In light of the political decisions and consequences that surround the issue of the third category, judges would likely demur from creating a new category without guidance from the legislature. The ridesharing cases provide an illustrative example. In Cotter v. Creating a third category in the United States for gig workers would most likely require legislative action.
It is true that legislation has lagged woefully behind technological developments. There are also changes that would need to happen in state legislatures, as many states have statutes that similarly only apply to employees. Ultimately, the possibility of political change is uncertain, and the intervention is far from a panacea. One way to govern the difficult classification issues that have arisen is to make changes regarding the default presumptions around employee and independent contractor status. Because it will be difficult to implement a third category and there is, as of yet, little or no consensus on how to constitute the category or how it might meet the needs of platforms and gig workers, a third category may not be feasible.
To address current misclassification issues, one solution might be to change the default presumptions regarding the two categories that already exist. Currently, many platform companies operate in an environment where the triangular relationship between the platform, customer, and worker obscures the role of the platform as employer. It is true that misclassification can result in costly legal challenges and in some instances lead to penalties, but many companies are willing to take that risk.
In other words, companies feel it is better to risk asking for forgiveness rather than first getting permission. As the jobs involved often encompass low-paid casual work, the effort may not be worthwhile. Instead of the current system in which the firm chooses how to classify workers and then later justifies its position in litigation, we should consider working with a different presumption.
Assume that above a minimum threshold of hours worked, the default classification would be an employment relationship. That would be the case even if the work was on a platform or completely took place in cyberspace. It would be an employment relationship even if the arrangement were flexible, even if the worker provided his or her own tools of the trade, and even if it were considered part-time employment.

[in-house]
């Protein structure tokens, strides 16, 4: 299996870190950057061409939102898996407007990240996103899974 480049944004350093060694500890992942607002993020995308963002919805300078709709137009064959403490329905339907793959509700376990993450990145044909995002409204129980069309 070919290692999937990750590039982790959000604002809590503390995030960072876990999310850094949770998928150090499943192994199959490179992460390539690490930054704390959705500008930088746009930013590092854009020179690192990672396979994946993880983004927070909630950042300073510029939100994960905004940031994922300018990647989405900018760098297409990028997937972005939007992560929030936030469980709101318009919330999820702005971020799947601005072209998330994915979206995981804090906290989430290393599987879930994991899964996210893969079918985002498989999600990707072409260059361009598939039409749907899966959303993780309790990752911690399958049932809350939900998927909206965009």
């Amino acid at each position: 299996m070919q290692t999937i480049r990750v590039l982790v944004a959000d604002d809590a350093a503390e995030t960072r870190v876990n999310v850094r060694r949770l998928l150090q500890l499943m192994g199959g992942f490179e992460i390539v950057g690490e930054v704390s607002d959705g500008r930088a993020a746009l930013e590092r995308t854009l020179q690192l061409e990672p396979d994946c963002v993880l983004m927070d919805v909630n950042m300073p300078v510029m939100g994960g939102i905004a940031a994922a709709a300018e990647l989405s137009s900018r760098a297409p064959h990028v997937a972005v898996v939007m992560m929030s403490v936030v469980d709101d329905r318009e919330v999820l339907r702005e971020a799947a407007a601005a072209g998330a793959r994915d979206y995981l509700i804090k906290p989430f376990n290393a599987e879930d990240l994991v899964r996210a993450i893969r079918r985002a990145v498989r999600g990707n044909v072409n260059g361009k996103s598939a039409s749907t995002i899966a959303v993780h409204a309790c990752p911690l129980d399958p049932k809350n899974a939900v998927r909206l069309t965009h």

There would then be opt-outs for those who are truly independent businesses and genuinely self-employed. However, such an opt-out could not be a condition of work on a platform. Currently, such coerced choice is stuck into online EULAs, which are little more than adhesion contracts. There are some on-demand economy companies that have already, on their own initiative, engaged in shifting their workers to be employee status. HomeHero is a mobile platform that provides home health care and elder care.
It recently shifted from an independent contractor to an employee based model. Other platform companies have classified their workers as employees from their inception. Some platform companies have provided benefits, including health insurance. These experiences demonstrate that the platform economy can still exist when workers are provided with the rights afforded to employees. The concerns that burdensome regulations will drive platforms out of business seem to be overblown, much like earlier arguments that regulation—of minimum wage, maximum hours, child labor, and safety—would end various phases or components of the industrial revolution.